Eye Disease Diabetic Underlying Cause
The underlying cause of diabetic retinopathy is unknown.
The blood vessels that provide the retina with nutrients and oxygen are very delicate, and can be damaged by elevated glucose levels in the bloodstream. Damaged vessels leak blood and fluid onto the retina. Damaged vessels can also block blood flow to the retina, damaging the retinal cells.
There are two types of diabetic retinopathy:
- Background diabetic retinopathy
- The early stage of diabetic eye disease.
- Tiny blood vessels leak blood, which appears as retinal hemorrhages.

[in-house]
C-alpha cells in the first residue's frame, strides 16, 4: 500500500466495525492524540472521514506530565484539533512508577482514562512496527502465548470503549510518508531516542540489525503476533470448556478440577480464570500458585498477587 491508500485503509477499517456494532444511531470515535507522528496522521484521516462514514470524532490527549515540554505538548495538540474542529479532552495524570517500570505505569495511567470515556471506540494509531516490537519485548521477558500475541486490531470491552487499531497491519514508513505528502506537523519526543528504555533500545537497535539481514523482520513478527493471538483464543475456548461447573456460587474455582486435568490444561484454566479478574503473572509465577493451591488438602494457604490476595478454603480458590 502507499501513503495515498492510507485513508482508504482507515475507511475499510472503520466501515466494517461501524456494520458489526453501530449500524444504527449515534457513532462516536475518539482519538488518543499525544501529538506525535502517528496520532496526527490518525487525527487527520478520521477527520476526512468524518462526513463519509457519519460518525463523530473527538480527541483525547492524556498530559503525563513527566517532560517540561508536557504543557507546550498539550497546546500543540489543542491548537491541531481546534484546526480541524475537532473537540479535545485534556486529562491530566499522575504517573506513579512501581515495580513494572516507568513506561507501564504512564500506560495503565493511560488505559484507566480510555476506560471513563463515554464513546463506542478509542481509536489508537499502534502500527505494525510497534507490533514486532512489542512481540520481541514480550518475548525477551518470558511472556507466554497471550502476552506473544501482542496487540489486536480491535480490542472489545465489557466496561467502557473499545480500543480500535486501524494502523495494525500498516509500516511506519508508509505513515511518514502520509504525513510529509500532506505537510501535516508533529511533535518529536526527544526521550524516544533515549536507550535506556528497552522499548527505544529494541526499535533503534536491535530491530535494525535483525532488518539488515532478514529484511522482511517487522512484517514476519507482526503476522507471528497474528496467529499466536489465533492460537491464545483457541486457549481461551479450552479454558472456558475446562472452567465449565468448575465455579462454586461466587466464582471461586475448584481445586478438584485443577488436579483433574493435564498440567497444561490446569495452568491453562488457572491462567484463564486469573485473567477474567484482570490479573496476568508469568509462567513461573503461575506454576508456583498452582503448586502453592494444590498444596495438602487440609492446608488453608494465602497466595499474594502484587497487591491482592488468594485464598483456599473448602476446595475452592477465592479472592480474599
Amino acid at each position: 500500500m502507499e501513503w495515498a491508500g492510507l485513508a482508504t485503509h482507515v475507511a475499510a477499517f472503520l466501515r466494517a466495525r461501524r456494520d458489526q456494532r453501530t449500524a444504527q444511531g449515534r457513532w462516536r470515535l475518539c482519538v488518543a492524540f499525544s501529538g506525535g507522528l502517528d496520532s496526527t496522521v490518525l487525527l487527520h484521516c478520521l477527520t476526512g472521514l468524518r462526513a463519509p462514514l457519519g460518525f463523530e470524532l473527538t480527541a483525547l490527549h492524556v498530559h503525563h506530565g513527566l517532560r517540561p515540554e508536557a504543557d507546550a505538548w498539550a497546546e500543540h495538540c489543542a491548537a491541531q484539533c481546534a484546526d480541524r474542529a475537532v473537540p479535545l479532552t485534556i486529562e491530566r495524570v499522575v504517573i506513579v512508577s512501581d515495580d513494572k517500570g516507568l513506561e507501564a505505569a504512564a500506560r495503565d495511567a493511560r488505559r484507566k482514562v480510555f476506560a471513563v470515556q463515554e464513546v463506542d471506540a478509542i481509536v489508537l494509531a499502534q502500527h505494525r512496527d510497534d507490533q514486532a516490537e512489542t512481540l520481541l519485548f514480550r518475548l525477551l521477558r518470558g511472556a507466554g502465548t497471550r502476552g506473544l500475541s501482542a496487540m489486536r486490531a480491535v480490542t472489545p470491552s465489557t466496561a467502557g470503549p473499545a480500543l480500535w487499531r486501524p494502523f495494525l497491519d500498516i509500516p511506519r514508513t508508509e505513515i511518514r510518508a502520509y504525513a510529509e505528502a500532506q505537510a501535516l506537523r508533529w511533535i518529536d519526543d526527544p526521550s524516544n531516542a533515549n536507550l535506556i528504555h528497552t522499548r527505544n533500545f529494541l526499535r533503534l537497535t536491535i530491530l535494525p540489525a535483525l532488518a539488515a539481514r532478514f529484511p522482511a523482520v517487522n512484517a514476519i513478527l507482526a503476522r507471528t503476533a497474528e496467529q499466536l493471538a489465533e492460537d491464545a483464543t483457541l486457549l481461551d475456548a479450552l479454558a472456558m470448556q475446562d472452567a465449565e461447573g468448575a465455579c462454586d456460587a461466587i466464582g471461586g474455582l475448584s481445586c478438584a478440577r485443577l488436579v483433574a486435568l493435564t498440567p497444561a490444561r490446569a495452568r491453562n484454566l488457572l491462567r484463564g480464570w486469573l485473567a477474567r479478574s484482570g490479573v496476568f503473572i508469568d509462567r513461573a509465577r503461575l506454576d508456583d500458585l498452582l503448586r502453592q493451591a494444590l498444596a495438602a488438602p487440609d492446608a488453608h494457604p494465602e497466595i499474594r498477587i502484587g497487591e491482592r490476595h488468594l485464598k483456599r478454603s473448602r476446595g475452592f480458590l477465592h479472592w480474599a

- Tiny blood vessels leak fluid, which forms deposits called exudates.
- The presence of fluid in the retina can decrease visual clarity.
- Proliferative diabetic retinopathy
- The most serious form of diabetic eye disease.
- Progressive injury to the retinal vessels leads to blockages.
- The body reacts by forming new blood vessels in the retina. These vessels are abnormal and do not resupply the retina with adequate blood flow.
- The new vessels are fragile can bleed leading to a condition called vitreous hemorrhage.
- May also predispose the retina to retinal tears and retinal detachment.
Continue to Eye Disease Diabetic Anatomy
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